Large predators at the top of protection list for Cyril Christo and Marie Wilkinson - 27 East

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Large predators at the top of protection list for Cyril Christo and Marie Wilkinson

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author on Aug 10, 2010

Cyril Christo is a poet. His language is laced with metaphor and enriched with allusions to mythology and the miraculous.

He can also sound like a biblical prophet, predicting doom for the planet unless its human inhabitants accept, as their forebears once did, that they share the turf with the animal kingdom, and that by threatening the animals’ survival, they threaten their own.

But Mr. Christo, who is back at his Amagansett home for the summer with his family—his wife and partner in all his projects, Marie Wilkinson, and their son, Lysander—does not have his head in the clouds when it comes to the facts behind his concern. The current focus of that concern is the fate of lions, tigers and polar bears and he can cite statistics that tell a chilling tale of population decline and potential extinction.

“We’re just back from Botswana where we learned that the male population of lions is down to 3,000,” Mr. Christo said in a telephone interview, adding that there has been a 90 percent decline in the total male and female population relative to the count a quarter century ago.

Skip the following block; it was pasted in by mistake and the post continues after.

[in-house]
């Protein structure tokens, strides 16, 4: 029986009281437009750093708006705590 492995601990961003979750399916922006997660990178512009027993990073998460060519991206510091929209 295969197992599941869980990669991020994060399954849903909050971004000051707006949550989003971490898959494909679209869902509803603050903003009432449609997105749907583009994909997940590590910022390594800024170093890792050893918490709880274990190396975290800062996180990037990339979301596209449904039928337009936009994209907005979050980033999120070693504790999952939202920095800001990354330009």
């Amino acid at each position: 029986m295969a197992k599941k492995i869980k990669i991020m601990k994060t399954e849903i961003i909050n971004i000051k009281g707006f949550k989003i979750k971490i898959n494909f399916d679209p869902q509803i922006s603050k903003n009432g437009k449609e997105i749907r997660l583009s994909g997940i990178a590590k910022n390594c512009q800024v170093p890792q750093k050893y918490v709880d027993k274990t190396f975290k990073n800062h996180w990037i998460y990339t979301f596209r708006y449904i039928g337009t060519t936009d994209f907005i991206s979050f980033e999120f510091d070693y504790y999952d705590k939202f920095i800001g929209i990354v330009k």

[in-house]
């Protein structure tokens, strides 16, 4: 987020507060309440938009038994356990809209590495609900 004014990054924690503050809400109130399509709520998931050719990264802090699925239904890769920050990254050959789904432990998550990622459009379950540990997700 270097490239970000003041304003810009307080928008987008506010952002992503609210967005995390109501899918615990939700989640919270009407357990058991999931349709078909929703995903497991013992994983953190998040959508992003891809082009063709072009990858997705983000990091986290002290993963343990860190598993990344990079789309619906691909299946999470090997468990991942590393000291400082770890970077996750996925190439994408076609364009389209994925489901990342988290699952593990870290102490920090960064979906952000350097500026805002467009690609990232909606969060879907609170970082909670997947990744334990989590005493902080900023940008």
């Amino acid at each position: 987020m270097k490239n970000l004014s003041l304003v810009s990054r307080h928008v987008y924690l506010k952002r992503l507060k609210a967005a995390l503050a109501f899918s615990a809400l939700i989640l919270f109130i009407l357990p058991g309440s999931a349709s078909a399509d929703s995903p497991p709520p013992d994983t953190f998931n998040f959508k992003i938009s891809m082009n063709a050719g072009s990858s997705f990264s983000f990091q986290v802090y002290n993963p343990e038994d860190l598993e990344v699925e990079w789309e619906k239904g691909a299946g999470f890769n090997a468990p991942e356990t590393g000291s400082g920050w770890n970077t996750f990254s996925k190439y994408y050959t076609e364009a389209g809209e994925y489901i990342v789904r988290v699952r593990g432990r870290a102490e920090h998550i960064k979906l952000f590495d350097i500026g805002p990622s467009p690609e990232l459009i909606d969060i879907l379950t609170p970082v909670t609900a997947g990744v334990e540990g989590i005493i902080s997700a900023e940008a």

In past years, the Christos have returned for their summer stay in Amagansett after travels to Africa to seek out that continent’s surviving pastoral peoples and, more recently, to document the plight of the African elephant. From these forays into the wild, they have come back with extraordinary photographs as well as powerful insights into the cultures characterized by a mutual respect between man and wildlife.

These they have distilled into two portfolio-format art books that use images and essays to make the urgent case for a renewed recognition of the crucial role wild animals play on the planet and to warn of the tragic consequences that would follow their loss. “Lost Africa: The Eyes of Origin,” published in 2004, is their tribute to Africa’s surviving pastoral groups and, in Mr. Christo’s words, “a prayer for their continuity.” The couple’s next book, “Walking Thunder: In the Footsteps of Giants,” was another warning, albeit an alarm expressed in stunning images and lyrical language.